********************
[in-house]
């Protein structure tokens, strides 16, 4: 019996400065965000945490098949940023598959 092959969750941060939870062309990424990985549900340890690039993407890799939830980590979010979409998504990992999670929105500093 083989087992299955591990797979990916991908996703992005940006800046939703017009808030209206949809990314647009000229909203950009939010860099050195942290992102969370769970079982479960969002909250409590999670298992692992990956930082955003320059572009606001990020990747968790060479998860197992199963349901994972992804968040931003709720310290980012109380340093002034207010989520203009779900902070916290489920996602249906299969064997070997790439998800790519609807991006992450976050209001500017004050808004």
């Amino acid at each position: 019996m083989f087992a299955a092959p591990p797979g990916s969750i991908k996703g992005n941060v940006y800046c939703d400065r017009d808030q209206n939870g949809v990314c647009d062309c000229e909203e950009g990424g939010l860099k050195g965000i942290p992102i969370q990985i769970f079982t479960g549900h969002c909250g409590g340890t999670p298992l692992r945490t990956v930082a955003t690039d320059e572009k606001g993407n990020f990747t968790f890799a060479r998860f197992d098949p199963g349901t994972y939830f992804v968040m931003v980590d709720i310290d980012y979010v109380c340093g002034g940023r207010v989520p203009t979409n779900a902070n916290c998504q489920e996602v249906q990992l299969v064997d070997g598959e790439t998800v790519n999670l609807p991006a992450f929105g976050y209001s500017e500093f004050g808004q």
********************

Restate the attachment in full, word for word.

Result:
[in-house]
């Protein structure tokens, strides 16, 4: 019996400065965000945490098949940023598959 092959969750941060939870062309990424990985549900340890690039993407890799939830980590979010979409998504990992999670929105500093 083989087992299955591990797979990916991908996703992005940006800046939703017009808030209206949809990314647009000229909203950009939010860099050195942290992102969370769970079982479960969002909250409590999670298992692992990956930082955003320059572009606001990020990747968790060479998860197992199963349901994972992804968040931003709720310290980012109380340093002034207010989520203009779900902070916290489920996602249906299969064997070997790439998800790519609807991006992450976050209001500017004050808004």
């Amino acid at each position: 019996m083989f087992a299955a092959p591990p797979g990916s969750i991908k996703g992005n941060v940006y800046c939703d400065r017009d808030q209206n939870g949809v990314c647009d062309c000229e909203e950009g990424g939010l860099k050195g965000i942290p992102i969370q990985i769970f079982t479960g549900h969002c909250g409590g340890t999670p298992l692992r945490t990956v930082a955003t690039d320059e572009k606001g993407n990020f990747t968790f890799a060479r998860f197992d098949p199963g349901t994972y939830f992804v968040m931003v980590d709720i310290d980012y979010v109380c340093g002034g940023r207010v989520p203009t979409n779900a902070n916290c998504q489920e996602v249906q990992l299969v064997d070997g598959e790439t998800v790519n999670l609807p991006a992450f929105g976050y209001s500017e500093f004050g808004q």